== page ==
For local cyclists, going off-road isn’t as daunting as it sounds
Jimi Toural, 43, who lives in Southwest Broward County and works at his family’s office supply business, has an adventurous side.
The modern-day explorer and founder of the South Florida Fakawi Gravel Grinder biking event likes to blaze trails. Years ago, he’d convince fellow off-road cyclists to explore unknown trails around Markham Park in Sunrise. Often, they’d look around and ask, “Where the f*** are we?”
His off-road adventures gained followers, so in 2010 he decided to post an event on Facebook.
“Seventy people showed up the first year,” Toural says.
In 2019, the Fakawi celebrated 10 successful years. About 1,100 people showed up to ride 30-, 50- or 85-mile trails along the Florida levee system and in and around Markham Park. The tradition had always been to grill after the ride. Today, Toural continues the tradition with food trucks, bands and essentially a postride party.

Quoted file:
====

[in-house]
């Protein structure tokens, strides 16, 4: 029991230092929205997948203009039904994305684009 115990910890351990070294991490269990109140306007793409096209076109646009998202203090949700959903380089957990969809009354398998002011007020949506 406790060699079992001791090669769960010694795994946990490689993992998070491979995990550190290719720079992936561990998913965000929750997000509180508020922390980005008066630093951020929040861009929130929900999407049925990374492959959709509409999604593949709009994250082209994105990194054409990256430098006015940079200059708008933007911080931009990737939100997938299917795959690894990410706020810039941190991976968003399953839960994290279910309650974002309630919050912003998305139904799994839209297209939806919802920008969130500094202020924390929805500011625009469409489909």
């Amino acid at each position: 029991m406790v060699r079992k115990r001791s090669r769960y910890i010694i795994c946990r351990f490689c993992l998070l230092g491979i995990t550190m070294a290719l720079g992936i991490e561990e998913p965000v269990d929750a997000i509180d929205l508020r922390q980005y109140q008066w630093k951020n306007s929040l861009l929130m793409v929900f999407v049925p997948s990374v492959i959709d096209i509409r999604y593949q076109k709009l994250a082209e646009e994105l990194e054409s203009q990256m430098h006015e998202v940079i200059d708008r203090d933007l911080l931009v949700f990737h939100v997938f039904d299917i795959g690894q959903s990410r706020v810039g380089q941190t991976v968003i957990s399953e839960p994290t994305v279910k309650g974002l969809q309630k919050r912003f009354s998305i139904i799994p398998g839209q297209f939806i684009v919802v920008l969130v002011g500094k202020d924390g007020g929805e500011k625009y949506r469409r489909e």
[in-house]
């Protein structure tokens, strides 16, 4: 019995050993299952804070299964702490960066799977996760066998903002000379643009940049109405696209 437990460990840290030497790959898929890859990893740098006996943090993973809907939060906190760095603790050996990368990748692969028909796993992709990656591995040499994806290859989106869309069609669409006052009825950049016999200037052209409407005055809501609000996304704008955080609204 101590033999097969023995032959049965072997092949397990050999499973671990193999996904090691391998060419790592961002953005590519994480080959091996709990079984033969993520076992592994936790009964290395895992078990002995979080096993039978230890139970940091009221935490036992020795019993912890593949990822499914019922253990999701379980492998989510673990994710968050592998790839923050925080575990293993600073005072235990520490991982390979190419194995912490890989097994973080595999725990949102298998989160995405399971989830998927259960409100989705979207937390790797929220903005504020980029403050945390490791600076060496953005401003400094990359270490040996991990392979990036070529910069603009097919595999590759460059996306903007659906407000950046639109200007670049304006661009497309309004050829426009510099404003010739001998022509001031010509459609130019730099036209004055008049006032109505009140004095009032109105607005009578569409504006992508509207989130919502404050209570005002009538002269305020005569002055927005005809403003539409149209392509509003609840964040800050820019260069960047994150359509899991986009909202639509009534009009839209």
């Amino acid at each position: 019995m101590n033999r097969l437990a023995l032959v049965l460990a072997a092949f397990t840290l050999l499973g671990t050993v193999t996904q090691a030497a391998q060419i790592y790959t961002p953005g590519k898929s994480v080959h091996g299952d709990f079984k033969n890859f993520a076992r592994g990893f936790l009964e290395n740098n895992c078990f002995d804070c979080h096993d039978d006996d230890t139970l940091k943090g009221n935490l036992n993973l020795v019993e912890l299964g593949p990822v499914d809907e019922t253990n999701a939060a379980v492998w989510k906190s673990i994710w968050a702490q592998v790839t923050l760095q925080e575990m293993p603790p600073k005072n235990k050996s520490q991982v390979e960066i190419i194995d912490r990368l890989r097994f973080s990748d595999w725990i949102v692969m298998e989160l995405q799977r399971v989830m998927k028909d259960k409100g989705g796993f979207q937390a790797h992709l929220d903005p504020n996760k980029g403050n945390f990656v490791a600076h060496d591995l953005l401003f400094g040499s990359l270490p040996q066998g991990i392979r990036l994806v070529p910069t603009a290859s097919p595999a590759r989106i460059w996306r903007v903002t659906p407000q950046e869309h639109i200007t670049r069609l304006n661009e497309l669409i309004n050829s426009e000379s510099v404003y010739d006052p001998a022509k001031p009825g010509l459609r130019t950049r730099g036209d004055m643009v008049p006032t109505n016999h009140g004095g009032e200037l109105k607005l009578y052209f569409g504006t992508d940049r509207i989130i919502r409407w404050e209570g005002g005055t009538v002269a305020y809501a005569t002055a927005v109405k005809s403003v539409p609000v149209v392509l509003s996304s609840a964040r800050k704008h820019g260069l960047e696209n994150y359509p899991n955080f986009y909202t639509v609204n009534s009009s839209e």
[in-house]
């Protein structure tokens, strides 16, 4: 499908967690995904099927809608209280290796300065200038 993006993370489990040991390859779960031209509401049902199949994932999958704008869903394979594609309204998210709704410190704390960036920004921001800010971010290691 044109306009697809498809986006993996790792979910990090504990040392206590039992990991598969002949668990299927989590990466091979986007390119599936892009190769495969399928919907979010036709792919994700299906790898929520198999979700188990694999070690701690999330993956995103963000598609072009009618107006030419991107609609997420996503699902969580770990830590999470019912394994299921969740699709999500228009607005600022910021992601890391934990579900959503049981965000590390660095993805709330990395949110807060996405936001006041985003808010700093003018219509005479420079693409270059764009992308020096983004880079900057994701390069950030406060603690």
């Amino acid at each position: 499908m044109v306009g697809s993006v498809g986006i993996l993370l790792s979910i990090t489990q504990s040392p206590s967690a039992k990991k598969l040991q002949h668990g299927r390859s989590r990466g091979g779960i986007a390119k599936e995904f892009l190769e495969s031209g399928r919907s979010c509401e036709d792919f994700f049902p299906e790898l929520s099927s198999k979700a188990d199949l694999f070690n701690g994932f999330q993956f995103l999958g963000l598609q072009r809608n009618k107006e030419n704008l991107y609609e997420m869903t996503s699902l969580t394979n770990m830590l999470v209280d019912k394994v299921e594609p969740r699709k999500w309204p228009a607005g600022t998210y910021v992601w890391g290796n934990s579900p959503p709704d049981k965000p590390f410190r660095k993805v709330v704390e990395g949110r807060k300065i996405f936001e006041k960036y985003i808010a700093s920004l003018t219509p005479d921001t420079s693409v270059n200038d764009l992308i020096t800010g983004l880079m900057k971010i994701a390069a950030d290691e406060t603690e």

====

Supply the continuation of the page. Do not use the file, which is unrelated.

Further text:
Toural hadn’t announced the date of his 2020 event when we interviewed him, but he plans to limit next year’s event to the 30- or 50-mile ride options.
Toural develops the courses each year. Sometimes the trails are pretty well maintained by local government. Other times, Toural and friends need to go out with their chainsaws and Weed Eaters to make the paths rideable.
Fakawi has taken on a life of its own, Toural says. “Some of the top cyclists come out and compete, and then you have people who are out for a nice group ride and they enjoy it just as much,” he says. “It appeals to everyone and includes everyone. It’s nice to see that kind of community.”
A BIT ABOUT GRAVEL GRINDING
- Gravel riding has become the rage among cyclists who want to avoid busy roads but don’t necessarily want to ride technical mountain biking paths.
- “It’s a good middle ground that really anyone can do. You don’t need an expensive high-end carbon light bike to enjoy it. But you have to find the gravel roads,” Toural says.
- There aren’t many maps that steer riders to dirt or levee roads, but most locals only need to travel west to find them. In Boca Raton, the levee runs parallel to 441, for example. Toural has taken the off-the-beaten-path trails to the Keys and Florida’s West Coast.